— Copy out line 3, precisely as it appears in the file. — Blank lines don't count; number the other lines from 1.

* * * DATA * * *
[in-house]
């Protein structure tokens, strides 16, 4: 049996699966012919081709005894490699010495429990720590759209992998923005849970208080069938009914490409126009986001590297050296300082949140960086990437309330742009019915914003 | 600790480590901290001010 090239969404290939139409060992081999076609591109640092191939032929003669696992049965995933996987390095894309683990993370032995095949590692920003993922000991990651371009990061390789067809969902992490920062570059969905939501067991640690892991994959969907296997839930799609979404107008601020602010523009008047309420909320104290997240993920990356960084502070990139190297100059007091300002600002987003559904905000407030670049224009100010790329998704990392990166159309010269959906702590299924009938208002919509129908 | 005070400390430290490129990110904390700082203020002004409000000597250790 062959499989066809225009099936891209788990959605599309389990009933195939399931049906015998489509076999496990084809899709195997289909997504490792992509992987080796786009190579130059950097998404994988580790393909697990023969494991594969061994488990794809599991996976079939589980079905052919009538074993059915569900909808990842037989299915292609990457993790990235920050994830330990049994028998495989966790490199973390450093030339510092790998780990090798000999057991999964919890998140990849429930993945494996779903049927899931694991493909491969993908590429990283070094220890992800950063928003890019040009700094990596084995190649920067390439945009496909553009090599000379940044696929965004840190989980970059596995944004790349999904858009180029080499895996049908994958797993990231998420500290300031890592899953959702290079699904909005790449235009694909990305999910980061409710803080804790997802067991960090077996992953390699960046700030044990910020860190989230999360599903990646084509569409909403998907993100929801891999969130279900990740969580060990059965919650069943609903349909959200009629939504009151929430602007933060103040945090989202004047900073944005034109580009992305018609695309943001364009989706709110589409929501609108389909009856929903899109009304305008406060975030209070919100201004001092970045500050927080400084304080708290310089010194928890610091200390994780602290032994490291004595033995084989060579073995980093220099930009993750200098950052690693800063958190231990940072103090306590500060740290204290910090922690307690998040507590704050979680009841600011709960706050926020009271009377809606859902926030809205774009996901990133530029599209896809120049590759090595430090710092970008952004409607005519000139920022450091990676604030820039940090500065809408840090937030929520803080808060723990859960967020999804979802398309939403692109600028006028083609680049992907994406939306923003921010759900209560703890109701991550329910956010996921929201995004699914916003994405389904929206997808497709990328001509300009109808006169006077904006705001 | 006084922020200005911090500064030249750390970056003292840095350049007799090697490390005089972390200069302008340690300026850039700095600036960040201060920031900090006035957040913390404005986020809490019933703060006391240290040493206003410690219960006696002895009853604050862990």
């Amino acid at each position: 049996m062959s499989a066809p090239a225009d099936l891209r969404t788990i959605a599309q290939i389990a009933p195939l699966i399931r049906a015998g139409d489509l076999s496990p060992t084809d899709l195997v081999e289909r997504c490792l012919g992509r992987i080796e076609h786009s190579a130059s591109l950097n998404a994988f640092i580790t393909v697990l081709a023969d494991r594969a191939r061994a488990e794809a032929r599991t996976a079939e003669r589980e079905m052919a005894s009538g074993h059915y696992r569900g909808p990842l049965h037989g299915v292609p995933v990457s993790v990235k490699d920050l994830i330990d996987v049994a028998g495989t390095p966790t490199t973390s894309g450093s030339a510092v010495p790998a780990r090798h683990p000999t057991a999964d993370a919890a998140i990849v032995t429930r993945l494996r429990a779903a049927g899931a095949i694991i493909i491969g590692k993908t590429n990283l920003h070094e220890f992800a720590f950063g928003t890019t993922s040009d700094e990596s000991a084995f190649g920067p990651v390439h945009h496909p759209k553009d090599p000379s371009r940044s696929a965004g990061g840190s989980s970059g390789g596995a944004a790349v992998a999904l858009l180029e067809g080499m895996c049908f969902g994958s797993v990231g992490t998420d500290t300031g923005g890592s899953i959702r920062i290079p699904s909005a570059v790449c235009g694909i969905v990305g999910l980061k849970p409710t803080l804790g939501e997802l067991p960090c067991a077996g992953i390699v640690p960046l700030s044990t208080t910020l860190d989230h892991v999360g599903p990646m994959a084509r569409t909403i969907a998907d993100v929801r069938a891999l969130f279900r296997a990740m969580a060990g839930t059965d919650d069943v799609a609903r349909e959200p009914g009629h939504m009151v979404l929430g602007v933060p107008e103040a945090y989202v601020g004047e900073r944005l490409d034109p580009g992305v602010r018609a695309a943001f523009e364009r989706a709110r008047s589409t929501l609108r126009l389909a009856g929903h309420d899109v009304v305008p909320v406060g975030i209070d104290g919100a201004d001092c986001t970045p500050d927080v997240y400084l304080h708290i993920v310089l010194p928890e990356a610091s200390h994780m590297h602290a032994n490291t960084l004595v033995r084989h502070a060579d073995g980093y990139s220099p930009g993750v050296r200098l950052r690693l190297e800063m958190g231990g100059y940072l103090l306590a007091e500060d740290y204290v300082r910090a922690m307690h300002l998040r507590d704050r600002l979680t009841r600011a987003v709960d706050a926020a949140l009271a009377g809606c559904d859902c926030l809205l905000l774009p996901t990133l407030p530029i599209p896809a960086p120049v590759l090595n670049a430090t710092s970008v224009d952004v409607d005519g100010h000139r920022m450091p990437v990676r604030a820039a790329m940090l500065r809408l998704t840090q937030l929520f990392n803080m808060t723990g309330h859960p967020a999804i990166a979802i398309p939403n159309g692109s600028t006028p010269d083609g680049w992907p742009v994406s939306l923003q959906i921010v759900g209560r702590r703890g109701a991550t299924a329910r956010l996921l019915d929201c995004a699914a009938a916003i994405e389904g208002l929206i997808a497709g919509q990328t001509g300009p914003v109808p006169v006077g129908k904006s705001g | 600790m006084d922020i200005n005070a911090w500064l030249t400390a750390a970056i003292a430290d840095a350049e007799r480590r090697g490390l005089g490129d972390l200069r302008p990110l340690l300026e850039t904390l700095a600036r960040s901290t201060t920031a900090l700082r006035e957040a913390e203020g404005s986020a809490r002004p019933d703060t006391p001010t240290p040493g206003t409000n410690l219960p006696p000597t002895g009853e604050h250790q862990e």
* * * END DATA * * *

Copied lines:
């Amino acid at each position: 049996m062959s499989a066809p090239a225009d099936l891209r969404t788990i959605a599309q290939i389990a009933p195939l699966i399931r049906a015998g139409d489509l076999s496990p060992t084809d899709l195997v081999e289909r997504c490792l012919g992509r992987i080796e076609h786009s190579a130059s591109l950097n998404a994988f640092i580790t393909v697990l081709a023969d494991r594969a191939r061994a488990e794809a032929r599991t996976a079939e003669r589980e079905m052919a005894s009538g074993h059915y696992r569900g909808p990842l049965h037989g299915v292609p995933v990457s993790v990235k490699d920050l994830i330990d996987v049994a028998g495989t390095p966790t490199t973390s894309g450093s030339a510092v010495p790998a780990r090798h683990p000999t057991a999964d993370a919890a998140i990849v032995t429930r993945l494996r429990a779903a049927g899931a095949i694991i493909i491969g590692k993908t590429n990283l920003h070094e220890f992800a720590f950063g928003t890019t993922s040009d700094e990596s000991a084995f190649g920067p990651v390439h945009h496909p759209k553009d090599p000379s371009r940044s696929a965004g990061g840190s989980s970059g390789g596995a944004a790349v992998a999904l858009l180029e067809g080499m895996c049908f969902g994958s797993v990231g992490t998420d500290t300031g923005g890592s899953i959702r920062i290079p699904s909005a570059v790449c235009g694909i969905v990305g999910l980061k849970p409710t803080l804790g939501e997802l067991p960090c067991a077996g992953i390699v640690p960046l700030s044990t208080t910020l860190d989230h892991v999360g599903p990646m994959a084509r569409t909403i969907a998907d993100v929801r069938a891999l969130f279900r296997a990740m969580a060990g839930t059965d919650d069943v799609a609903r349909e959200p009914g009629h939504m009151v979404l929430g602007v933060p107008e103040a945090y989202v601020g004047e900073r944005l490409d034109p580009g992305v602010r018609a695309a943001f523009e364009r989706a709110r008047s589409t929501l609108r126009l389909a009856g929903h309420d899109v009304v305008p909320v406060g975030i209070d104290g919100a201004d001092c986001t970045p500050d927080v997240y400084l304080h708290i993920v310089l010194p928890e990356a610091s200390h994780m590297h602290a032994n490291t960084l004595v033995r084989h502070a060579d073995g980093y990139s220099p930009g993750v050296r200098l950052r690693l190297e800063m958190g231990g100059y940072l103090l306590a007091e500060d740290y204290v300082r910090a922690m307690h300002l998040r507590d704050r600002l979680t009841r600011a987003v709960d706050a926020a949140l009271a009377g809606c559904d859902c926030l809205l905000l774009p996901t990133l407030p530029i599209p896809a960086p120049v590759l090595n670049a430090t710092s970008v224009d952004v409607d005519g100010h000139r920022m450091p990437v990676r604030a820039a790329m940090l500065r809408l998704t840090q937030l929520f990392n803080m808060t723990g309330h859960p967020a999804i990166a979802i398309p939403n159309g692109s600028t006028p010269d083609g680049w992907p742009v994406s939306l923003q959906i921010v759900g209560r702590r703890g109701a991550t299924a329910r956010l996921l019915d929201c995004a699914a009938a916003i994405e389904g208002l929206i997808a497709g919509q990328t001509g300009p914003v109808p006169v006077g129908k904006s705001g | 600790m006084d922020i200005n005070a911090w500064l030249t400390a750390a970056i003292a430290d840095a350049e007799r480590r090697g490390l005089g490129d972390l200069r302008p990110l340690l300026e850039t904390l700095a600036r960040s901290t201060t920031a900090l700082r006035e957040a913390e203020g404005s986020a809490r002004p019933d703060t006391p001010t240290p040493g206003t409000n410690l219960p006696p000597t002895g009853e604050h250790q862990e």